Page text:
Evening of Adirondack Music

An Evening of Old Time Adirondack Music

On Saturday, May 23, 2009, the historic Edwards Opera House was the site for a concert that was the culminating event of the weekend that celebrated the launch of TAUNY’s website “W is for the Woods”: Traditional Adirondack Music & Music-Making. 

The concert featured six of the musicians who are profiled on the website. Each of them grew up with music in their families and began young to sing and play, at home and in their communities.  Each has been recognized with TAUNY’s North Country Heritage Awards, for mastery of their music, maintaining their musical traditions, and sharing their art with others. 

The concert was possible thanks to generous support from Northern Music and Video and Cabot Creamery Cooperative.

Concert participants included:

Dave Ruch, a performer, music educator, and historian of New York State traditional music  who lives in Buffalo and has a seasonal camp in Piercefield.  He travels widely, to perform in concert halls and school assemblies and to teach children about their heritage, with music that is no longer in popular circulation. As Project Director of TAUNY’s Adirondack music website, he has done the major research and writing of the text and the detective work to find musicians and music  that has never before been pulled together in one place.  Dave is the host of tonight’s concert.

Ermina Pincombe
, whose roots—both biological and musical--go deep into Adirondack soil.  Coming from Benson, near Northville, she sings and plays a variety of instruments, including the guitar, fiddle and  mandola, her favorite.  As the Town of Benson Supervisor, she is well known for both her political skills as well as for her music.  Her public performing is usually for senior citizen gatherings or local community events.  She is joined by her son David, a fine singer himself and cantor for the family’s local church.

Don Perkins & Phyllis Ezero, brother and sister from Plattsburgh, grew up in the heart of the Adirondacks, near Lake Placid.  Their grandfather Perkins was a logger and fiddler, father Francis Perkins was known as the best dance caller in the area, and mother Lois Perkins loved to dance to her father’s fiddle.  Don knew he would learn to play the fiddle from a very young age, overcoming asthma and poor health to learn by ear the songs he heard at square dances and at home.  Phyllis learned to chord on the piano and to step dance from her mother.  They bring to us French Canadian joie de vivre, as well as a sampling of more modern music, like bluegrass and country-western—that they have turned to in more recent years.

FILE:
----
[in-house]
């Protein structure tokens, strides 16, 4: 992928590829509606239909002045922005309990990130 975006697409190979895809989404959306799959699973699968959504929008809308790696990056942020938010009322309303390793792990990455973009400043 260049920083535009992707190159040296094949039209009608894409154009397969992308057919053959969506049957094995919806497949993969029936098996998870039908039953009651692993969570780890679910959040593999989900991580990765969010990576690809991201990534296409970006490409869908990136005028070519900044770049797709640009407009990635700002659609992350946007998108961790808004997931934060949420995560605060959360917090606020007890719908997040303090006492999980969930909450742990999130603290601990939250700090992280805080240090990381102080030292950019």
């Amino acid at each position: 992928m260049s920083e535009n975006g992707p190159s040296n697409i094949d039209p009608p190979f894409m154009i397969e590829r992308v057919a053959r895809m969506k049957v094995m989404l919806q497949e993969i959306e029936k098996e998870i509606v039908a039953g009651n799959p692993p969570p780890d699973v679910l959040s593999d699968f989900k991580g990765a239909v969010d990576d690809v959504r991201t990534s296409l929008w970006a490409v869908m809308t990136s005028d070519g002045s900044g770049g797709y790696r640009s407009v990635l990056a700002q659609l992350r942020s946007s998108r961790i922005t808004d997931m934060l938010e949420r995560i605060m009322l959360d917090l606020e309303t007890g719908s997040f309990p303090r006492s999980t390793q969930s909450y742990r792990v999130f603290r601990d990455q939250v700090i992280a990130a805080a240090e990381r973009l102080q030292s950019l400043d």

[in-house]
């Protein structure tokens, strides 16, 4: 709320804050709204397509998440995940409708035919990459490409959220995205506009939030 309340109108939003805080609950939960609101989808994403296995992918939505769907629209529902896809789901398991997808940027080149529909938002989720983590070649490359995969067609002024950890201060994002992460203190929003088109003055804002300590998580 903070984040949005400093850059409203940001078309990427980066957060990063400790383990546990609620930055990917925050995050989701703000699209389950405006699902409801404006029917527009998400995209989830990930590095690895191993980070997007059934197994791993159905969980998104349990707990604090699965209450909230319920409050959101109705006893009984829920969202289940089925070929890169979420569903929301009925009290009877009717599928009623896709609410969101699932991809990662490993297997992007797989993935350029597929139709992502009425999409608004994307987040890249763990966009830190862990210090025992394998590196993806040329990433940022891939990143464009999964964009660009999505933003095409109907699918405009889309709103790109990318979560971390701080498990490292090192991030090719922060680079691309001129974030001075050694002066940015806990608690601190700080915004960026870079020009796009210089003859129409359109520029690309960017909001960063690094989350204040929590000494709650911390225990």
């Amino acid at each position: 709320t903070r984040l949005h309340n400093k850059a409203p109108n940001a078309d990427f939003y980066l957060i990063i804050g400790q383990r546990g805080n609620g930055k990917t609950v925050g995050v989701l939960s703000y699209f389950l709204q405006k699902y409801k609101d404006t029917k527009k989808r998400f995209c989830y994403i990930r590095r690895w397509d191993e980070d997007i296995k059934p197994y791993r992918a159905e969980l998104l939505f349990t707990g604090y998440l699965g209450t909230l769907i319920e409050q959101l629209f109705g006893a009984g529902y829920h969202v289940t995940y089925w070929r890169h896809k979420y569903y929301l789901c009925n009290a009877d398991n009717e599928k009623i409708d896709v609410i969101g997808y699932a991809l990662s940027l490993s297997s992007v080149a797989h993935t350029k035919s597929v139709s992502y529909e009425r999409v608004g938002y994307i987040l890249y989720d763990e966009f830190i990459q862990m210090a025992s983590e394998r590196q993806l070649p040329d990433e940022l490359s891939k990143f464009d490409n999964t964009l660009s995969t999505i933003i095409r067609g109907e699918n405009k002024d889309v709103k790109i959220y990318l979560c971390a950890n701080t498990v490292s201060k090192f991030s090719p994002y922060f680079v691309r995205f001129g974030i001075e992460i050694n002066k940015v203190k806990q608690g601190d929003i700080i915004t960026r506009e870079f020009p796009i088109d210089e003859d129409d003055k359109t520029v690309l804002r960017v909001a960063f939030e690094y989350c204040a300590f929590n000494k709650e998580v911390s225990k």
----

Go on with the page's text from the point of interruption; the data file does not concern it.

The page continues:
From Brant Lake in the southern Adirondacks, Colleen Cleveland  brings to us the centuries-old tradition of ballad singing, particularly from her own family’s Irish and Scottish roots.  Colleen’s grandmother, Sara Cleveland, was discovered by folklorists in the 1960s for her large repertoire of old songs—murder ballads, love songs, work songs, and ditties.  She was described as one of America’s best and most authentic singers and inspired her son Jim and Colleen to continue singing after her death.  Colleen sings in the traditional Adirondack style, without accompaniment.

Almost an icon of the Adirondacks himself, Bill Smith  travels far to share his stories and music with audiences ranging from kindergartners to centenarians.  Growing up in a woods family in The Featherbed section of Colton, he learned early from his father and mother about the rich oral traditions of the woods.  While he learned some of the lumbermen’s songs as a child, he and his mother Emily shared a love for music heard on early radio, from such greats as Hank Williams, Ernest Tubbs and the Grand Old Opry.  Bill’s repertoire represents a transition in local music, from that passed within the family and local singers to the popular music that dominates today.  In recent years, he has performed with Don Woodcock for audiences in the Adirondacks and beyond.

While Don Woodcock  first learned to play piano to accompany his father Howard’s fiddling, by age 14 he himself took up the fiddle.  Like his father, he played for dances in Grange halls and community centers and also started competing in local fiddle contests in the early 1970s. More than thirty years later, Don now holds the title of Grand Champion Fiddler of New York State, having won the state championship contest three times. From nearby Kendrew Corners, Don frequently plays at shows and exhibitions in the Northeast, and has been known to fiddle in country, bluegrass and jazz/swing groups as well.  Don is widely known for his amazing repertoire of old music and for his technical proficiency on both the fiddle and the piano.